Friday, forecasters expect the Labor Department to report the economy added only 90,000 jobs in June, not even enough to keep up with growth in the working age population.
Most analysts see the unemployment rate remaining staying at 8.2 percent, while some anticipate an increase. The wildcard is the number of adults actually working or seeking jobs—the measure of the labor force used to calculate the unemployment rate. Adults who have quit looking and left the labor force altogether are responsible for 99 percent of the reduction in the unemployment rate from 10 percent since October 2009 report.
Many adults have reason to be discouraged—new jobs pay lower wages than did those lost during the recession. Policies, favoring bank consolidation and financial schemes, alternative energy and high technology, and government expansion of health care are hampering jobs creation in core-manufacturing, resources and many service activities. Those policies encourage more off-shoring, push down wages, pad big bonuses and dividends, and skew income toward the wealthiest in Manhattan, the Silicon Valley and other bastions of privilege.
Specifically, over the last three months wage income, as measured by the Commerce Department, grew at a 1.4 percent annual pace—much less than anticipated inflation—while interest and dividend income advanced nearly 10 percent. Polices like Dodd-Frank are pushing regional banks, which finance small business jobs creation, to sell out to Wall Street giants. Favoritism in tax arrangements toward private equity and other investment schemes are thumbing down wages on Main Street and raising bonuses and dividends on Wall Street.
The economy expanded at an anemic 1.9 percent annual pace during the first quarter, and a good deal of that growth was momentum in consumer spending, as households took on more long-term debt to finance autos and higher education.
Consumers cannot continue taking on debt in the manner of the boom years of the 2000s—auto purchases have likely peaked, and don’t look for universities to recruit any more reluctant students taking shelter from a tough job market. The word is out—borrowing for graduate education often doesn’t pay out!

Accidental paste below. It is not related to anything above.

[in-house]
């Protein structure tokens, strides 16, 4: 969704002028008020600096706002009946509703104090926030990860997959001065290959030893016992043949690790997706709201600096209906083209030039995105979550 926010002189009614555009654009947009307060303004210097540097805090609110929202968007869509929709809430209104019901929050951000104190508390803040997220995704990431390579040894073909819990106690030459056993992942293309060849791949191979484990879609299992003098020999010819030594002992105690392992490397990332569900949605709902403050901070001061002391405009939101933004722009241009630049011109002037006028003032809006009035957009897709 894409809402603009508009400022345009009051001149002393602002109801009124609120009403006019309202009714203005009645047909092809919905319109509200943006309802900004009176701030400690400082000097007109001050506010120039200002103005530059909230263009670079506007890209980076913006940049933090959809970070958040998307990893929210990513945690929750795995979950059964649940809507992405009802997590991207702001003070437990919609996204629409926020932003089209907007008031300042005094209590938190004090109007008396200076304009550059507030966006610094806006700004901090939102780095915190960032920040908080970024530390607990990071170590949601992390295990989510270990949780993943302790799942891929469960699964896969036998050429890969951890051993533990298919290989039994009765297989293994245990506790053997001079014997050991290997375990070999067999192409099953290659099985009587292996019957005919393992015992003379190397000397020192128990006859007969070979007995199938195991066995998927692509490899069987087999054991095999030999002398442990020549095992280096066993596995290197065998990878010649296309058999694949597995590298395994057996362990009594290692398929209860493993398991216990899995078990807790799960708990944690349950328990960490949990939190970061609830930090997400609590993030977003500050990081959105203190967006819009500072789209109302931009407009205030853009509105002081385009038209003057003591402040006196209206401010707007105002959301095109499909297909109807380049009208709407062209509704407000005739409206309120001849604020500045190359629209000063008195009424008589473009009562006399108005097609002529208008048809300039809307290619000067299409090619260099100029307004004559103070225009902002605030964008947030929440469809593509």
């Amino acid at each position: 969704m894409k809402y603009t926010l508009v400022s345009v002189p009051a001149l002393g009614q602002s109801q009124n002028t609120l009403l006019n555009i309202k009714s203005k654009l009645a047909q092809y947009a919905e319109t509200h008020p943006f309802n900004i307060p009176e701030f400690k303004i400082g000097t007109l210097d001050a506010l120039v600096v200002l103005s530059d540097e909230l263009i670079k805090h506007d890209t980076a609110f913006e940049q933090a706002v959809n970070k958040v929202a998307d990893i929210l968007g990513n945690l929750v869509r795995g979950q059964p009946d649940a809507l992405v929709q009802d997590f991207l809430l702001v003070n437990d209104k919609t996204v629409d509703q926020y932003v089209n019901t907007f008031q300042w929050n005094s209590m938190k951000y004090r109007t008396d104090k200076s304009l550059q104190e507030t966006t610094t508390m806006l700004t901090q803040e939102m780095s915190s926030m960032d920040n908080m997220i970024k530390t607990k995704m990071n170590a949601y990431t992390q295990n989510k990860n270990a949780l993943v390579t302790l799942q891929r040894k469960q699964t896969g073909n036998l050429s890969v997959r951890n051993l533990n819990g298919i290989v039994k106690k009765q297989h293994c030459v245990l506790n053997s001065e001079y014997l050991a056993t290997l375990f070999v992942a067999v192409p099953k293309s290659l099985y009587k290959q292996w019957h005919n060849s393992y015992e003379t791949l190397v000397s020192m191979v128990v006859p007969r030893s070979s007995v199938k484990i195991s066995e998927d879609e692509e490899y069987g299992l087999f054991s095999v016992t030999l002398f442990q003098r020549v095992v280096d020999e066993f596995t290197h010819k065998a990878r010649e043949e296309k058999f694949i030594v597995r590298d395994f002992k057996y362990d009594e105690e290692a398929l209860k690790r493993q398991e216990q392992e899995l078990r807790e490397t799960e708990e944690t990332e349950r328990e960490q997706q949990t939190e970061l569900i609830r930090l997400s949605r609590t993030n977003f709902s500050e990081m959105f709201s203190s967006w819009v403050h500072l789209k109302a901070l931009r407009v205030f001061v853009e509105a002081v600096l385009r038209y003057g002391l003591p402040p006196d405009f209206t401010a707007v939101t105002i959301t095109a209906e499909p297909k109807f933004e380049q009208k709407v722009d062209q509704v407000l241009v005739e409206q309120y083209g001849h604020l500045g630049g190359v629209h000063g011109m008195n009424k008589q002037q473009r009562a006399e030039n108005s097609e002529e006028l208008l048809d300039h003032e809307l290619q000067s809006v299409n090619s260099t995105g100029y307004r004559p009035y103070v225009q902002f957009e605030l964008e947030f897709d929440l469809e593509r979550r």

Retail sales in April and May declined, and forecasters don’t expect much bounce when June data are released later this month. Businesses are more cautious about investing in new facilities and adding workers, because consumers are so tight fisted, a prolonged recession in Europe seems likely, and the Chinese economy is weakening.
Second quarter economic growth is likely to be less than two percent, and new jobs created won’t be enough to keep up with population growth. The most effective jobs program will remain convincing adults they don’t want or need a job. If the adult labor force participation rate were the same today as when Barak Obama became president, unemployment would be 11 percent.
Adding adults on the sidelines, who say they would re-enter the labor market if conditions improved, and part-time workers, who would prefer full-time positions, the unemployment rate becomes nearly 15 percent.
Longer term, the economy must grow 3 percent annually to keep unemployment steady, because advances in technology permit labor productivity to increase 2 percent each year and population growth pushes up the labor force about 1 percent.
The economy must add 13 million jobs over the next three years—362,000 jobs each month—to bring unemployment down to 6 percent. GDP would have to increase at a 4 to 5 percent pace—something that is possible after a long deep recession save for chronically weak demand for US made goods and services.
Economists agree weak demand is holding down economic growth, and the $620 billion trade deficit is the biggest problem. Oil and trade with China account for nearly the entire trade gap, and each dollar sent abroad to purchase oil and Chinese goods that do not return to purchase US exports are demand for American made goods.
The bottom line: cutting the trade deficit in half would increase GDP, including multiplier effects, by some $500 billion, create 5 million jobs.
Peter Morici served as Chief Economist at the U.S. International Trade Commission from 1993 to 1995. He is an economist and professor at the Smith School of Business, University of Maryland.